Neuropsychology is a highly specialized field of neuroanatomical, neurological, cognitive and psychological principles. It is measurement of brain skills and translation of results to maximize daily functioning. Despite concepts of "medical" and "mental health," neuropsycholgy is literally both. It is the science of the brain's functioning as a singular whole.
The core of neuropsychology is assesment. An individualized set of tests is given to indivuals experiencing any thinking problem that decreases function. The goal is precise analysis and interpretation of data to improve lives. Like an MRI or panel of bloodwork, neuropsychology generates essential quantitative data for diagnosis and treatment planning.
In children, these processes are uniquely complex, particularly after any negative impact to brain development. This occurs in numerous childhood disorders, but neuropsychology traditionally focuses on medical and neurological conditions. Global understanding of the brain's function leads to improved outcomes.
Neuropsychologists have extensive training in brain development, neuroanatomy, neurology, and psychology. To use the title neuropsychologist, a clinical internship and two-year post doctoral fellowship in clinical neuropsychology are required. Individuals without these credentials do not meet the definition of a neuropsychologist; they are clinical psychologists, and may administer psychological or psychoeducational assessments. As with physicians, board certification is expected. The American Board of Professional Psychology (ABPP) grants the most rigorous and highest competency designation in the field.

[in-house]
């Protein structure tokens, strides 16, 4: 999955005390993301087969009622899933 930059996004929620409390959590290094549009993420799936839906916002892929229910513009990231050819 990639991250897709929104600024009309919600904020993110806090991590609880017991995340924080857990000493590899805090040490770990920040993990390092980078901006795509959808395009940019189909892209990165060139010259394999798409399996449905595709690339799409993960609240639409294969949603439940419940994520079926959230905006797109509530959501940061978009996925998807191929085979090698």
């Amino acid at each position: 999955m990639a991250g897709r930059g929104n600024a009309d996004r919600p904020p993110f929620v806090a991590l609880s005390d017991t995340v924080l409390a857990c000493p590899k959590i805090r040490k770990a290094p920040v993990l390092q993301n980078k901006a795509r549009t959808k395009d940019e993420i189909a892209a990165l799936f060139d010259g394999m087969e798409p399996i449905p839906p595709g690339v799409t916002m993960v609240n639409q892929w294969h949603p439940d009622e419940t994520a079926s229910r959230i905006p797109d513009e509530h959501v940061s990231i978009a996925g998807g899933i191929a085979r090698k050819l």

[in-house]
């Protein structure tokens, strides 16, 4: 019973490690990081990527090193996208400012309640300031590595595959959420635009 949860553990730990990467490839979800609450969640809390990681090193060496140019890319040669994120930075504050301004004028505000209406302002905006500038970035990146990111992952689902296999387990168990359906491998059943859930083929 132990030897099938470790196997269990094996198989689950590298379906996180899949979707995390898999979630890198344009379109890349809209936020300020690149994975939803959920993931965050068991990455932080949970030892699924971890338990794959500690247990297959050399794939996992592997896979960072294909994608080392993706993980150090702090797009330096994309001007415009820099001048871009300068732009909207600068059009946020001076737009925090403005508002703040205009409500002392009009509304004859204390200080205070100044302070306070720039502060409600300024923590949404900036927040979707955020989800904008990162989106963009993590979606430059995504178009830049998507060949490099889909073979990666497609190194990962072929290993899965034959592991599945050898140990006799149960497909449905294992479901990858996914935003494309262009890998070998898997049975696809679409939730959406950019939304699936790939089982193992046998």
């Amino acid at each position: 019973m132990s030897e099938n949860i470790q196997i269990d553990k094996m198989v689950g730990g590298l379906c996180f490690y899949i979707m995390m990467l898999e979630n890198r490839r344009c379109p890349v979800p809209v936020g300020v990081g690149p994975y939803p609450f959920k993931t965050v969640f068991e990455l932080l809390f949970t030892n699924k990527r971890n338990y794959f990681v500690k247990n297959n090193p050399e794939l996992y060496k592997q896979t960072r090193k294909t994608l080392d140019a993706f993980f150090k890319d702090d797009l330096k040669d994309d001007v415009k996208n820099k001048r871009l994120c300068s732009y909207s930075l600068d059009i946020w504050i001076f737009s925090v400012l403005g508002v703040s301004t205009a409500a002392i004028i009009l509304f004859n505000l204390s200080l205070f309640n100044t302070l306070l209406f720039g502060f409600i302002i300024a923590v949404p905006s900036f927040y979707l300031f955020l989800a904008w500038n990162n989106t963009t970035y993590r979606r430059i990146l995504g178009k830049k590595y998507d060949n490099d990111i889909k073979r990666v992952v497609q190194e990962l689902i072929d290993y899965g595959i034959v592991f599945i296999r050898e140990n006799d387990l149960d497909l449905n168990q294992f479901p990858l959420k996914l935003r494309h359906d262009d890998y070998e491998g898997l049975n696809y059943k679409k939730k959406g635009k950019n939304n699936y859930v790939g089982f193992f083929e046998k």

Please be aware of psychologists who claim to be neuropsychologists but who do not have the required credentials to do so. This is extremely problematic and unethical, and often leads to inappropriate testing, recommendations, and diagnoses.
School psychologists typically have master's degrees and administer psychoeducational evaluations through school districts to determine eligibility for specialized services. This often includes an IQ test and academic achievement testing. School psychologists can only make academic recommendations and cannot diagnose clinical conditions. In many cases these evaluations are entirely sufficient. Determination of a learning disability does not require a neuropsychological evaluation, but a comprehensive assessment may be helpful. Alternatively, as an NJ Certified School Psychologist, I can administer a psychoeducational evaluation that should be accepted by most NJ public schools. However, policies vary significantly by district. Please see "About" for additional information on evaluation types.